Medusa (Leonardo da Vinci painting)

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Medusa is either of two paintings described in Giorgio Vasari's Life of Leonardo da Vinci as being among Leonardo's earliest works. Neither painting survives.

First version[edit]

In his Vita di Leonardo (1568), Vasari reports that, as a very young man, Leonardo represented the head of Medusa on a wooden shield:[1]

It is said that Ser Piero da Vinci, at his villa, was besought as a favour, by a peasant of his, who had made a buckler with his own hands out of a fig-tree that he had cut down on the farm, to have it painted for him in Florence, which he did very willingly, since the countryman was very skilful at catching birds and fishing, and Ser Piero made much use of him in these pursuits. Thereupon, having had it taken to Florence, without saying a word to Leonardo as to whose it was, he asked him to paint something upon it. Leonardo, having one day taken this buckler in his hands, and seeing it twisted, badly made, and clumsy, straightened it by the fire, and, having given it to a turner, from the rude and clumsy thing that it was, caused it to be made smooth and even.

And afterwards, having given it a coat of gesso, and having prepared it in his own way, he began to think what he could paint upon it, that might be able to terrify all who should come upon it, producing the same effect as once did the head of Medusa. For this purpose, then, Leonardo carried to a room of his own into which no one entered save himself alone, lizards great and small, crickets, serpents, butterflies, grasshoppers, bats, and other strange kinds of suchlike animals (some of these animals he dissected), out of the number of which, variously put together, he formed a great ugly creature, most horrible and terrifying, which emitted a poisonous breath and turned the air to flame; and he made it coming out of a dark and jagged rock, belching forth venom from its open throat, fire from its eyes, and smoke from its nostrils, in so strange a fashion that it appeared altogether a monstrous and horrible thing; and so long did he labour over making it, that the stench of the dead animals in that room was past bearing, but Leonardo did not notice it, so great was the love that he bore towards art.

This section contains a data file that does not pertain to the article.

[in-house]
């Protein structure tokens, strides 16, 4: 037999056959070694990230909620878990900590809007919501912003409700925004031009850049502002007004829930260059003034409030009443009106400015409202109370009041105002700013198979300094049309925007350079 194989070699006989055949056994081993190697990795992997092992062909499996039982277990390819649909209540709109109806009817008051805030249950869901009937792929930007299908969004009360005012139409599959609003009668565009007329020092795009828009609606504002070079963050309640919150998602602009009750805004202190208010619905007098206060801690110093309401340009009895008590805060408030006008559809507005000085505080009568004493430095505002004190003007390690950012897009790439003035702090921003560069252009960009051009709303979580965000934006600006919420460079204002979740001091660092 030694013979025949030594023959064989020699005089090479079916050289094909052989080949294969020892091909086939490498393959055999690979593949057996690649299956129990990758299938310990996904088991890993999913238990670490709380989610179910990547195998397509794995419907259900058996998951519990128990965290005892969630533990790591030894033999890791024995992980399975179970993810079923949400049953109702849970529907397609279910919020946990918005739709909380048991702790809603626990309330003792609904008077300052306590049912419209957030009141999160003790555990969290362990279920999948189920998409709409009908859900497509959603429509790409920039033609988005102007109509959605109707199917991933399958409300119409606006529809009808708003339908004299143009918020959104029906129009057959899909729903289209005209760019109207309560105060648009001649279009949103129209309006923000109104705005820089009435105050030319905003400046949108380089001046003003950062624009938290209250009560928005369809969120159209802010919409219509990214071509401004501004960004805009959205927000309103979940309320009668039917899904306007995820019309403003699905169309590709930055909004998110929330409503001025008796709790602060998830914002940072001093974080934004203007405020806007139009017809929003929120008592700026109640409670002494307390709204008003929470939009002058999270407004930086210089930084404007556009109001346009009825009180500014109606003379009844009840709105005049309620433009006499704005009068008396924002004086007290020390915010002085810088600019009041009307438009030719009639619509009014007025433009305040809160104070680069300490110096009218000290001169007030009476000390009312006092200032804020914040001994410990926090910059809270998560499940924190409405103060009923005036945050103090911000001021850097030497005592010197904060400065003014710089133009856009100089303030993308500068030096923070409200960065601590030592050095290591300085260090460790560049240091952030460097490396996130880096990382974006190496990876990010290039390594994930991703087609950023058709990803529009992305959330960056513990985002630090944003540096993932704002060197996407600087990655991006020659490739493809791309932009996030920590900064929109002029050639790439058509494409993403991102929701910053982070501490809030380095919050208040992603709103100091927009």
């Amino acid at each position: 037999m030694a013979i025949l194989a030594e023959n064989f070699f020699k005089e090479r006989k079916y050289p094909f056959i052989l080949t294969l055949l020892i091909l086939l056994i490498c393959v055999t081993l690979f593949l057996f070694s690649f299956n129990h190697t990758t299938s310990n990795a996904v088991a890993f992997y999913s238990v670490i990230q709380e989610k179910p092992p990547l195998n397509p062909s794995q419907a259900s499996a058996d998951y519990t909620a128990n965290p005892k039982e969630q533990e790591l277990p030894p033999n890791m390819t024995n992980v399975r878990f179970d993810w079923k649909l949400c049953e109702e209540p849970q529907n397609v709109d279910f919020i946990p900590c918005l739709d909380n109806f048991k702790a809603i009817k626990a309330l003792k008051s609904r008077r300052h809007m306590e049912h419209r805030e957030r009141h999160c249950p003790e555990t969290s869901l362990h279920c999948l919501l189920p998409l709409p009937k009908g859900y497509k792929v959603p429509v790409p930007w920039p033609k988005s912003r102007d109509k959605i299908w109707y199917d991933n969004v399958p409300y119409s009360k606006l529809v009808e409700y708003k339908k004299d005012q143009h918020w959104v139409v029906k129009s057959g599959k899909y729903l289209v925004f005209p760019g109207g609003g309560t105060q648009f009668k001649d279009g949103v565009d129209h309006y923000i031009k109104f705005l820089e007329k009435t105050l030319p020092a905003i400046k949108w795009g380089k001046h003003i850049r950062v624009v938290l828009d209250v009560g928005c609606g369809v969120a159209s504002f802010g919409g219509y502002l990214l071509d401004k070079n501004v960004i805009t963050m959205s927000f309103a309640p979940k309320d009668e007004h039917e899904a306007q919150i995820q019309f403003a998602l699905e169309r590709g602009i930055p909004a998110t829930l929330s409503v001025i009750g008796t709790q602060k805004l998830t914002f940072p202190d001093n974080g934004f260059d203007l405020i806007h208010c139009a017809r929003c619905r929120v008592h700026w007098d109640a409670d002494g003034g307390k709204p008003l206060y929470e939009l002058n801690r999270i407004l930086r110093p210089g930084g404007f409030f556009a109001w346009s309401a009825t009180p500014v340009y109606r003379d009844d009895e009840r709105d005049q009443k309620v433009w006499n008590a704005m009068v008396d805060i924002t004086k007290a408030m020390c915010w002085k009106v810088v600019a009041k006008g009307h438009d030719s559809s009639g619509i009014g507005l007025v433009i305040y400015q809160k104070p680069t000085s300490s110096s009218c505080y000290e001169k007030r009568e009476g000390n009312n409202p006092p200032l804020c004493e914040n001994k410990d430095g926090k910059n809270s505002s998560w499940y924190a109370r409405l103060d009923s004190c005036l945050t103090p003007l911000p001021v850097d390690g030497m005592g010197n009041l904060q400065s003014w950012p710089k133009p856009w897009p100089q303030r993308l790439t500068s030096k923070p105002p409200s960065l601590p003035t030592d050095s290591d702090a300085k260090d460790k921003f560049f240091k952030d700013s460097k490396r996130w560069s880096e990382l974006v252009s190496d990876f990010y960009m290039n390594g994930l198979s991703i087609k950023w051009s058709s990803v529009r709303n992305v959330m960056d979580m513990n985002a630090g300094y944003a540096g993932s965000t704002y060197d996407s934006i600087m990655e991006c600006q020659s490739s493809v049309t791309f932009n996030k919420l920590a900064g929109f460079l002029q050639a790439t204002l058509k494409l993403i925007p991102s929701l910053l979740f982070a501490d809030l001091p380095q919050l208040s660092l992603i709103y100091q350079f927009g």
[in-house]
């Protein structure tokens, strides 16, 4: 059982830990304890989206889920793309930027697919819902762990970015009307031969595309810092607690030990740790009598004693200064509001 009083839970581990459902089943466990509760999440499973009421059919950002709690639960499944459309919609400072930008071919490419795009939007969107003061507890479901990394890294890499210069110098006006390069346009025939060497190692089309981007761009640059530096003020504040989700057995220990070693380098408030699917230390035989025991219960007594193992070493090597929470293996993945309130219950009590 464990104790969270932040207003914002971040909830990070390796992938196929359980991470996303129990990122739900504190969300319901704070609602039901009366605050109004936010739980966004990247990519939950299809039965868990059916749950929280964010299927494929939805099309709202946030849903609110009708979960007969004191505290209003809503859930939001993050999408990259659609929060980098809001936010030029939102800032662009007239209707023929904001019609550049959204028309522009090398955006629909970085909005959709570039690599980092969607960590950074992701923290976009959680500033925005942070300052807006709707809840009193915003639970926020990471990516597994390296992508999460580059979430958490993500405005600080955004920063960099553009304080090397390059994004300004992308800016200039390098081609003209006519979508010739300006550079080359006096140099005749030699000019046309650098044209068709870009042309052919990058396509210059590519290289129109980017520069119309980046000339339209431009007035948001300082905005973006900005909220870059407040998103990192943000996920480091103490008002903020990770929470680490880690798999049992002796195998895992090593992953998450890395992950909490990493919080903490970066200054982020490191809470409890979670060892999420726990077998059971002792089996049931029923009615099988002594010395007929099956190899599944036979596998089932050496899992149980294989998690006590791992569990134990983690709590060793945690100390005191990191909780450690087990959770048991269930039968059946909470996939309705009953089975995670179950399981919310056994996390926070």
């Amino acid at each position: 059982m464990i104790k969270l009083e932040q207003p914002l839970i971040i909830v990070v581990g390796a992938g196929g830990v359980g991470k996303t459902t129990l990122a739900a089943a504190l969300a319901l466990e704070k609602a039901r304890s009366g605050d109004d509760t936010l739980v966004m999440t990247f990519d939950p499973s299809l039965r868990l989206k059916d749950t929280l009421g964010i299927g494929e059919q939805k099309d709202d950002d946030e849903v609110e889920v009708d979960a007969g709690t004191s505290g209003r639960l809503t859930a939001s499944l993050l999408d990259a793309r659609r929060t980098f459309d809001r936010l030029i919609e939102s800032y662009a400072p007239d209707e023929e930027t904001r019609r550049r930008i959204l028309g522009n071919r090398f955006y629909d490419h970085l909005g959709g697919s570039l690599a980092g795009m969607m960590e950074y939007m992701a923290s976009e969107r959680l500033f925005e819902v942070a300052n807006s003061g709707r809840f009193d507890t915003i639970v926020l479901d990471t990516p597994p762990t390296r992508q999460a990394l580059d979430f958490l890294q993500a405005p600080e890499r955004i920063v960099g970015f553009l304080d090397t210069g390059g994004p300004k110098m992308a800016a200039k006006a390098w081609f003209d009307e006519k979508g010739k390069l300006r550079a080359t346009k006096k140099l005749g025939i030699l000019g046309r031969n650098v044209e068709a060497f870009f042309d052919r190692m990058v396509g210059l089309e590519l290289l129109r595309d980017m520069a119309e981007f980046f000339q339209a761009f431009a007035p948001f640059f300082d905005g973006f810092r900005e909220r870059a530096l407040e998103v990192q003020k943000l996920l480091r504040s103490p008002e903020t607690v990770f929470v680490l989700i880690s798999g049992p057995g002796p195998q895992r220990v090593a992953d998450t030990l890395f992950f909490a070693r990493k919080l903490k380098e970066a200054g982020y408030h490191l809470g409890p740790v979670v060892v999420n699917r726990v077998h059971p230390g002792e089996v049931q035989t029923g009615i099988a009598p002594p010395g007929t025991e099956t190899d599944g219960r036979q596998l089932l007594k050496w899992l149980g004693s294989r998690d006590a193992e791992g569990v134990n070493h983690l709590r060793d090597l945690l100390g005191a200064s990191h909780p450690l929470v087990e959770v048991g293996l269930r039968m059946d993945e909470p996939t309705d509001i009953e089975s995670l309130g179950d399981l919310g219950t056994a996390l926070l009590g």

The work being finished, although it was no longer asked for either by the countryman or by his father, Leonardo told the latter that he might send for the buckler at his convenience, since, for his part, it was finished. Ser Piero having therefore gone one morning to the room for the buckler, and having knocked at the door, Leonardo opened to him, telling him to wait a little; and, having gone back into the room, he adjusted the buckler in a good light on the easel, and put to the window, in order to make a soft light, and then he bade him come in to see it. Ser Piero, at the first glance, taken by surprise, gave a sudden start, not thinking that that was the buckler, nor merely painted the form that he saw upon it, and, falling back a step, Leonardo checked him, saying, "This work serves the end for which it was made; take it, then, and carry it away, since this is the effect that it was meant to produce.